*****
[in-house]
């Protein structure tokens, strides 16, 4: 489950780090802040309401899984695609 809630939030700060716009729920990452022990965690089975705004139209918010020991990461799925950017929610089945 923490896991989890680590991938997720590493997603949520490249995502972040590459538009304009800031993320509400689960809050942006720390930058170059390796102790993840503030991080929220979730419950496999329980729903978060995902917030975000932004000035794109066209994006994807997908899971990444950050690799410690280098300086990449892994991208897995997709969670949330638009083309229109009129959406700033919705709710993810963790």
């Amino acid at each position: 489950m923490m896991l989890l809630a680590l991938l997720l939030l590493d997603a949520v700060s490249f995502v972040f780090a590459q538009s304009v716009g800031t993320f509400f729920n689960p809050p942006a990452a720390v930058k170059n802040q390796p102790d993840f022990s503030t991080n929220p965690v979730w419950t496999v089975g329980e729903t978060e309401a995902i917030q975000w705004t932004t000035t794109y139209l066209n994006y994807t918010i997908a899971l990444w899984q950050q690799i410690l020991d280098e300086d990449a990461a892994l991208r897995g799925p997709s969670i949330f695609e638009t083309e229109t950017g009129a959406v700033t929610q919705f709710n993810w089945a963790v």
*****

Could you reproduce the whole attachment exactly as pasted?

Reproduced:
[in-house]
């Protein structure tokens, strides 16, 4: 489950780090802040309401899984695609 809630939030700060716009729920990452022990965690089975705004139209918010020991990461799925950017929610089945 923490896991989890680590991938997720590493997603949520490249995502972040590459538009304009800031993320509400689960809050942006720390930058170059390796102790993840503030991080929220979730419950496999329980729903978060995902917030975000932004000035794109066209994006994807997908899971990444950050690799410690280098300086990449892994991208897995997709969670949330638009083309229109009129959406700033919705709710993810963790």
């Amino acid at each position: 489950m923490m896991l989890l809630a680590l991938l997720l939030l590493d997603a949520v700060s490249f995502v972040f780090a590459q538009s304009v716009g800031t993320f509400f729920n689960p809050p942006a990452a720390v930058k170059n802040q390796p102790d993840f022990s503030t991080n929220p965690v979730w419950t496999v089975g329980e729903t978060e309401a995902i917030q975000w705004t932004t000035t794109y139209l066209n994006y994807t918010i997908a899971l990444w899984q950050q690799i410690l020991d280098e300086d990449a990461a892994l991208r897995g799925p997709s969670i949330f695609e638009t083309e229109t950017g009129a959406v700033t929610q919705f709710n993810w089945a963790v």